An artist has done a remarkable job at animating the whole story!



 

Next stop: Turkmenistan


In the annals of Turkic legend, step into the captivating narrative of Oghuz Khagan—a formidable hero whose early years were marred by the menacing presence of Kiyant, a dreaded dragon terrorizing his land. Picture a young Oghuz Khagan, fueled by the fire of destiny, devising a cunning trap for the winged menace. A life-sized chess game unfolds as he hangs a deer in a withered tree, luring the dragon into the checkmate of fate. With unparalleled skill, Oghuz Khagan thrusts a spear, ending the draconic reign of terror and triumphantly severing the creature's head.


But the tale doesn't end there. Oghuz Khagan emerges not just as a dragon slayer but as the revered forebear of the Turks in the intricate tapestry of Turkish and Altai mythology. His saga is immortalized in the Oguz Kagan Epic, where he strides alongside figures like the prophet Zulkarneyn and Mete Han, ruler of the Asian Hun State. The narrative unfurls, weaving together the threads of heroism, ancestry, and epic destiny.


Yet, the enigma of Kiyant persists—an intriguing debate echoes through time. Is it a rhino, a serpent (Azdaha), or the very essence of mythical ambiguity? The linguistic dance of legends hints at Kıyankandan, Old Turkish for rhinoceros, adding a layer of mystery to this age-old tale. Oghuz Khagan's legacy, entwined with the uncertainty of his vanquished foe, beckons us into the realms where reality and myth dance in the shadows of a Turkic legend.



Pakistan, a land that once cradled nine dragon lakes, now shrouded in the enigmatic whispers of legend—only one remains, a testament to the ancient tales that linger in the air.


In this diverse tapestry of beliefs, Pakistan's proximity to Central Asia, China, Iran, and India unveils a fascinating mosaic of dragon lore. Picture the East and Northeastern echoes in Naga beliefs, where mythical beings half-human and half-cobra reign supreme. Yet, the narrative takes a Persian turn with the Chitrali Azdhaar—a majestic breed of winged serpents adorned with golden manes reminiscent of regal lions.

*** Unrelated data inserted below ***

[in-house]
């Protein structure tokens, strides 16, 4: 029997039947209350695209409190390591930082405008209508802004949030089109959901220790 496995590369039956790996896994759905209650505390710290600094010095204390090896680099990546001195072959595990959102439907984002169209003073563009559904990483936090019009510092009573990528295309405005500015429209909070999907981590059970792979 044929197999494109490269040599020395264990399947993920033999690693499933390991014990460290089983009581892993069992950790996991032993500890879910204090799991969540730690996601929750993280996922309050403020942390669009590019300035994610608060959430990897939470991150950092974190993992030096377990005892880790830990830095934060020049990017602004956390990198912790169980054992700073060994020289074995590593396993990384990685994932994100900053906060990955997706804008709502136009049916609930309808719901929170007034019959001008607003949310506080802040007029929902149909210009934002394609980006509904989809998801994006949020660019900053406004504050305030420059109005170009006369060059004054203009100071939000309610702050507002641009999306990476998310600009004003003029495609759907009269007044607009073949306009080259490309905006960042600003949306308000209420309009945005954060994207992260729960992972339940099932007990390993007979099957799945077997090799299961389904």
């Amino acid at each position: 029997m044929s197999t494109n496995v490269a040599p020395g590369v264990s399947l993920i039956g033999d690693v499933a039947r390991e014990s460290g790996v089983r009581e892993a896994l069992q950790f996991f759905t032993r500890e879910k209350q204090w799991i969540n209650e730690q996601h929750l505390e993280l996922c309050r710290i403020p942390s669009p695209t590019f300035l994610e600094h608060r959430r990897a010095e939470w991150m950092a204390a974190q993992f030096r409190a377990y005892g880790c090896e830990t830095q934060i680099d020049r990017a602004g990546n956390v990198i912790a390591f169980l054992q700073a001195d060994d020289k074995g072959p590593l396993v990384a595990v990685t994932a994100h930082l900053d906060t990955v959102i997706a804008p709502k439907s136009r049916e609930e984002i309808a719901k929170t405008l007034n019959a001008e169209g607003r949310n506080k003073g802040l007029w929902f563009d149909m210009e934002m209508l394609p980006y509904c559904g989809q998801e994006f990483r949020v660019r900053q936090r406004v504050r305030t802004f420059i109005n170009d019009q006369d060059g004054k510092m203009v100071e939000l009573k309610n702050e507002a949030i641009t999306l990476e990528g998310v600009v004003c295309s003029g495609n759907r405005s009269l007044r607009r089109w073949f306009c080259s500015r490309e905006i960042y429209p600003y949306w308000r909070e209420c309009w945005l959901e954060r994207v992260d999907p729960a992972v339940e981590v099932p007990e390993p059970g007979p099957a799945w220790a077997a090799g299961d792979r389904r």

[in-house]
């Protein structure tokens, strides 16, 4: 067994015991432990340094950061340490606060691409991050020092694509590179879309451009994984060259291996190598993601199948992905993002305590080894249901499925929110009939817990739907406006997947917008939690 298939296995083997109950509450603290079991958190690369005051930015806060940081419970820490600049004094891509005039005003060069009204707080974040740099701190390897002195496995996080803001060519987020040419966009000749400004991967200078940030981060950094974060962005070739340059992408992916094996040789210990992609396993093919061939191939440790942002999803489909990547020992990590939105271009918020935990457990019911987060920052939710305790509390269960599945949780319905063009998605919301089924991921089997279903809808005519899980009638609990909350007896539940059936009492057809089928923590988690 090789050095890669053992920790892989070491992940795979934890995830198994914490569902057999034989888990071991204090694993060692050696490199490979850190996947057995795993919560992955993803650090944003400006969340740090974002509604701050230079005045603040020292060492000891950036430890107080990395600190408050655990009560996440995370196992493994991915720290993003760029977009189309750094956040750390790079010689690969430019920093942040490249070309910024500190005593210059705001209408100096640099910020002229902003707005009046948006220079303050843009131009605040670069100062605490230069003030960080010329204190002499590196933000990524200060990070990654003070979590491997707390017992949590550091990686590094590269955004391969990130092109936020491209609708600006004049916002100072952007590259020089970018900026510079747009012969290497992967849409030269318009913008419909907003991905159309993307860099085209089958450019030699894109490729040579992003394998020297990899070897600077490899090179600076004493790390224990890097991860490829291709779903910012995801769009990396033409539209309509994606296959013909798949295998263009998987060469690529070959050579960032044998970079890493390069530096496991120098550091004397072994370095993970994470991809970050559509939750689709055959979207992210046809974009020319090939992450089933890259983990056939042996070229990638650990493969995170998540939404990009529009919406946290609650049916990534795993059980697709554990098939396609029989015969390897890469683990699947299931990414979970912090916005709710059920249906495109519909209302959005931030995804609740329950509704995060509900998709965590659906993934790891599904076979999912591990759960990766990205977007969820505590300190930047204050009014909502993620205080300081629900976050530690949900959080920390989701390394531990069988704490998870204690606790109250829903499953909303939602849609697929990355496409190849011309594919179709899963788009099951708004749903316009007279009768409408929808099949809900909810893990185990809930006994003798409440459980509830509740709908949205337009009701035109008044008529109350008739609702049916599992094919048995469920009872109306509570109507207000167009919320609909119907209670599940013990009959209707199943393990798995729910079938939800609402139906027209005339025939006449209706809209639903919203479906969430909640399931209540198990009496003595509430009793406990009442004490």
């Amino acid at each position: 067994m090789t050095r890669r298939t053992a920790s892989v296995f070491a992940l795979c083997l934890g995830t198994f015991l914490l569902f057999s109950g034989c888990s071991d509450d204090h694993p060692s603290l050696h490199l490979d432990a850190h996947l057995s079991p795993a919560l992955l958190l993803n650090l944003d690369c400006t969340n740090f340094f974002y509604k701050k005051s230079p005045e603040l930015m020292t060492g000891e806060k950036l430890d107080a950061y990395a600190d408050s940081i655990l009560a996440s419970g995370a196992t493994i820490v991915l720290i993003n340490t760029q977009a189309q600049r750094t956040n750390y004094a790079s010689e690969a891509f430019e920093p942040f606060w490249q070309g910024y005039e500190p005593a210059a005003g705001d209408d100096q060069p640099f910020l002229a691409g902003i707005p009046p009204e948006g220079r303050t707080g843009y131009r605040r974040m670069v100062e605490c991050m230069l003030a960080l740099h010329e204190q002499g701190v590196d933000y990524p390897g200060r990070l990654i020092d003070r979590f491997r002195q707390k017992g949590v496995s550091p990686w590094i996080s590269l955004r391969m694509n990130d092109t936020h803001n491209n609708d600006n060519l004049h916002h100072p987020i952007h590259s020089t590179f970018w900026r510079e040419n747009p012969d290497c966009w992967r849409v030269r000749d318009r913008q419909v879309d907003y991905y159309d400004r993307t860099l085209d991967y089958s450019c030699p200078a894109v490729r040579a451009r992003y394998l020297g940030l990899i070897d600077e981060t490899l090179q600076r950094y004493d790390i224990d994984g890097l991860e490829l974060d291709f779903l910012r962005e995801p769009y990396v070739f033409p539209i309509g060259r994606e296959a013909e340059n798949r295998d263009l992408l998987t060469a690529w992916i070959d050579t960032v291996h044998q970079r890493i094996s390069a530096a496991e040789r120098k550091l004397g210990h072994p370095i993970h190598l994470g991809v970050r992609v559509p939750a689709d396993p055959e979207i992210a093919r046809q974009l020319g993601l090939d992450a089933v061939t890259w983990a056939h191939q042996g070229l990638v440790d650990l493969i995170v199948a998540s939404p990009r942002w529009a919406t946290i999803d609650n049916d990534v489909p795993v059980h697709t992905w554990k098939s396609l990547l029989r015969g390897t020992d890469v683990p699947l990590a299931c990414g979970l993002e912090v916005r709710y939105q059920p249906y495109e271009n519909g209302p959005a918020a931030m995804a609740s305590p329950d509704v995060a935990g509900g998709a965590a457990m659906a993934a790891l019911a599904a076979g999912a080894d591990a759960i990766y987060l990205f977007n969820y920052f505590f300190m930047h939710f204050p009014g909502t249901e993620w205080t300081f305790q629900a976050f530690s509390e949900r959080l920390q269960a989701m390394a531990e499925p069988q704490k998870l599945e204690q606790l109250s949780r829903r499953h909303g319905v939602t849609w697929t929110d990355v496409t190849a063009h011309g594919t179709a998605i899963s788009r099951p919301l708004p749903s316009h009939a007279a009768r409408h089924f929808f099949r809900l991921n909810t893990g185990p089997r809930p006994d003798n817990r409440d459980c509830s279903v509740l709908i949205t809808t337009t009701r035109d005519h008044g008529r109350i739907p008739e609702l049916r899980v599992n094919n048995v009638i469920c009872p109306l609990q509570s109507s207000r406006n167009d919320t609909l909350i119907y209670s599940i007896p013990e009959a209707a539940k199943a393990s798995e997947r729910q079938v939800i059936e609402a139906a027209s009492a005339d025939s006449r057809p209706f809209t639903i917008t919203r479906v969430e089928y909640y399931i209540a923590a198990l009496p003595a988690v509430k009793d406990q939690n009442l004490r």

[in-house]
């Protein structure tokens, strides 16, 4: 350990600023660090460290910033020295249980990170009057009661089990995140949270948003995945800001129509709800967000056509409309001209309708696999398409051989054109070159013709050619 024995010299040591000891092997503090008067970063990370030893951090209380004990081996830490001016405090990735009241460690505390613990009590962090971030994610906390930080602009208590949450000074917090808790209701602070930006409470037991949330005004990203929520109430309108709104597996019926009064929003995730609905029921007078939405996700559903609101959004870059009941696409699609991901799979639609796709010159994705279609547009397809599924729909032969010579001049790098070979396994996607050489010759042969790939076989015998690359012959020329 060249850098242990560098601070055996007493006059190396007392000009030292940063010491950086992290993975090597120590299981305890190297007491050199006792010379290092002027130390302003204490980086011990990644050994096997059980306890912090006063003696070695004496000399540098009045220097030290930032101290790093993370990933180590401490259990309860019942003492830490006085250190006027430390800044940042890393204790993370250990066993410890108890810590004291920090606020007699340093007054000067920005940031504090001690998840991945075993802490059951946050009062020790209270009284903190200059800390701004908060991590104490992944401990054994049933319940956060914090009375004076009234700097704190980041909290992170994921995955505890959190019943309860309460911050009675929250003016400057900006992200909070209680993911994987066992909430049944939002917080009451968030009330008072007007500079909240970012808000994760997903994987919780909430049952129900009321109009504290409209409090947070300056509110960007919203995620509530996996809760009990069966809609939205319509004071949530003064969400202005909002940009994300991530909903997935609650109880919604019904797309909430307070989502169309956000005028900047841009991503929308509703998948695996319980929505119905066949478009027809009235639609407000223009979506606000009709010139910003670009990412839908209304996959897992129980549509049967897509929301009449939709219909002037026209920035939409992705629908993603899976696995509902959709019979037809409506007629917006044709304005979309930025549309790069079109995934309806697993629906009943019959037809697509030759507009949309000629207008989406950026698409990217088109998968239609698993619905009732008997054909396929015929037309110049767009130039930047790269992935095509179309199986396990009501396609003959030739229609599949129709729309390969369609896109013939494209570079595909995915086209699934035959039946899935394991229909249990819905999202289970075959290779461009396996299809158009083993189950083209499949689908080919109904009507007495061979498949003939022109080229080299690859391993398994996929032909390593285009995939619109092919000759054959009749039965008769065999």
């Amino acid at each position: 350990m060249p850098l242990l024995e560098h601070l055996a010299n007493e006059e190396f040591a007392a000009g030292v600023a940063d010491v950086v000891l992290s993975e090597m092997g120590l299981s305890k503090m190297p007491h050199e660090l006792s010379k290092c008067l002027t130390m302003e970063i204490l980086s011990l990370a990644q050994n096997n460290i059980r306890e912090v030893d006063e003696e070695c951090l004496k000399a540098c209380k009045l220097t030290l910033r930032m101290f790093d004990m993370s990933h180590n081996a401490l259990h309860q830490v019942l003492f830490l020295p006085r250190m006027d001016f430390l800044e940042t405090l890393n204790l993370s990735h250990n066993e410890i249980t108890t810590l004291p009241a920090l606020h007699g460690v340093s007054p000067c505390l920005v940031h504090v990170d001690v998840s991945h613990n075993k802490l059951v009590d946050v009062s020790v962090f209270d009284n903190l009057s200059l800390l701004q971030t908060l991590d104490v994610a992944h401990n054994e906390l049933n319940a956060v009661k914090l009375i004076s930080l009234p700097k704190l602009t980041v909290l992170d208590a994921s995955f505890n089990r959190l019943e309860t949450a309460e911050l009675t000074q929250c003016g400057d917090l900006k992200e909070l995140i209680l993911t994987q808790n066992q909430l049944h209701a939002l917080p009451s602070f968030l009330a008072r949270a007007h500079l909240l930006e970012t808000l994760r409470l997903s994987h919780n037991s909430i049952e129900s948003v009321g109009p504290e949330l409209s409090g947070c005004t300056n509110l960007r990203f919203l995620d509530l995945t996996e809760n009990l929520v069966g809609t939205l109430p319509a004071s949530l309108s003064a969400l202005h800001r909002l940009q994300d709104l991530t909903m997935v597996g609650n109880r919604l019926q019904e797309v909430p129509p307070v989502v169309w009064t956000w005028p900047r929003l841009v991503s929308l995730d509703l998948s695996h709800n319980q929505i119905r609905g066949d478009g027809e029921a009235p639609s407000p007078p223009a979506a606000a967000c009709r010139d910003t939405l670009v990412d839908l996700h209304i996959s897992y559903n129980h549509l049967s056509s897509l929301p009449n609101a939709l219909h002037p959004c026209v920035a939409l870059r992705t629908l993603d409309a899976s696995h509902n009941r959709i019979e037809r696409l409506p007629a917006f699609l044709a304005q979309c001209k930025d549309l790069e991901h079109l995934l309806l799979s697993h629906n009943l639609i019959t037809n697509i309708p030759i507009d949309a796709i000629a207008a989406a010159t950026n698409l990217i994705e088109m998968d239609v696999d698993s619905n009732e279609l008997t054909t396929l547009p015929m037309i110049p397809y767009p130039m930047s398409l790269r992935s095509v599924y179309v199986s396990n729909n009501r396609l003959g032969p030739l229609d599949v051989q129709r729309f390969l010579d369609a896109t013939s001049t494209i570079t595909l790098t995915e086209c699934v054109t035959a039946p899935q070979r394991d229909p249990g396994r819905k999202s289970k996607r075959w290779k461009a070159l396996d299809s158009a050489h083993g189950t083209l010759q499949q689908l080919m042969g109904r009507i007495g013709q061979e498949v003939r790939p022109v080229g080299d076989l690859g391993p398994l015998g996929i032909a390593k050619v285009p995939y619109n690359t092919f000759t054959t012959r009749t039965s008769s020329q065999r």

As we delve deeper, these Azdhaar emerge as guardians of treasures and formidable foes, their wings casting shadows over legendary battles. A warrior's skill becomes the key, wielding a sword in a dance of courage and strategy. Imagine this valiant figure, facing the Azhdaar, sword held aloft with the blade in one hand and the hilt in the other, poised to tear through the fish-like maw of the mythical serpent.


Nagas, born from the looms of Buddhist, Hindu, and Jain mythology, emerge as potent entities—potentially perilous yet often bestowing benevolence upon humankind. Behold Islamabad, the capital, where the very name traces its roots to a legendary Naga King, etching the mythical into the very fabric of the city.


Delve further into the chronicles, and a tale from 330 BCE unfolds—a tale whispered by Alexander the Great himself. Picture an ancient Pakistani landscape where a colossal dragon, residing in the shadows of a cavern, hissed and breathed fire. In the hearts of locals, a blend of worship and fear danced, sculpting the creature into a formidable figure etched in the annals of history.


Persian influences have also resulted in belief in dragons being capable of seamlessly transitioning between wholly human and wholly serpentine forms. The Nihang and the Nang, Aquatic Dragons and Cyclops in Khowar lore also make for an interesting study.


Dragon Lake, Waziristan

Curiosity leads us to Gomal Zam, a lake in Wazriristan, shaped like a flying dragon.


Is it a mere coincidence or a missed legend waiting to be uncovered?




 

This blog has been written by Komal Salman.